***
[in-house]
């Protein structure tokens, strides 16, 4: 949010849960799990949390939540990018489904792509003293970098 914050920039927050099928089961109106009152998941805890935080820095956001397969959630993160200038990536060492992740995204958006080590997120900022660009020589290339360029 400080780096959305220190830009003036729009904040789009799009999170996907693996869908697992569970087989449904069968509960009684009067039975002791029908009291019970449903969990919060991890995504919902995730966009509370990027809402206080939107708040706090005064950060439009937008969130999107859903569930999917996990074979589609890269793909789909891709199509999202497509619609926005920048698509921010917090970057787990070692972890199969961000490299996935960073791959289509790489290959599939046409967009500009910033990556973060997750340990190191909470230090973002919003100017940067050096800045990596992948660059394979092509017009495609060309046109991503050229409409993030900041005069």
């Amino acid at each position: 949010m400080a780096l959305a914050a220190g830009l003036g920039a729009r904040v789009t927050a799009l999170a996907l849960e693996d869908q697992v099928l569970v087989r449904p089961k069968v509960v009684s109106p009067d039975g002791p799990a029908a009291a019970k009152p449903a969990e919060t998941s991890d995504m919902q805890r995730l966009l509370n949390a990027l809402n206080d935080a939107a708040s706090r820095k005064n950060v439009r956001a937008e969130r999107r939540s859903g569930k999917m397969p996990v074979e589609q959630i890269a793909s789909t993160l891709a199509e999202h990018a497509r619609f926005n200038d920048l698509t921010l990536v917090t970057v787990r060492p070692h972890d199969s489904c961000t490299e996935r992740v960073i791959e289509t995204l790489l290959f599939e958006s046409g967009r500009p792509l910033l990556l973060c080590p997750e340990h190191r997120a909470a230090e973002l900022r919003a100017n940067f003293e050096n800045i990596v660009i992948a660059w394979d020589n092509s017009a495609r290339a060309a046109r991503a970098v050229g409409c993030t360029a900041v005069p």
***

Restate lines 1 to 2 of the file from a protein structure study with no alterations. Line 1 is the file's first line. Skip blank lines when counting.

[in-house]
């Protein structure tokens, strides 16, 4: 949010849960799990949390939540990018489904792509003293970098 914050920039927050099928089961109106009152998941805890935080820095956001397969959630993160200038990536060492992740995204958006080590997120900022660009020589290339360029 400080780096959305220190830009003036729009904040789009799009999170996907693996869908697992569970087989449904069968509960009684009067039975002791029908009291019970449903969990919060991890995504919902995730966009509370990027809402206080939107708040706090005064950060439009937008969130999107859903569930999917996990074979589609890269793909789909891709199509999202497509619609926005920048698509921010917090970057787990070692972890199969961000490299996935960073791959289509790489290959599939046409967009500009910033990556973060997750340990190191909470230090973002919003100017940067050096800045990596992948660059394979092509017009495609060309046109991503050229409409993030900041005069």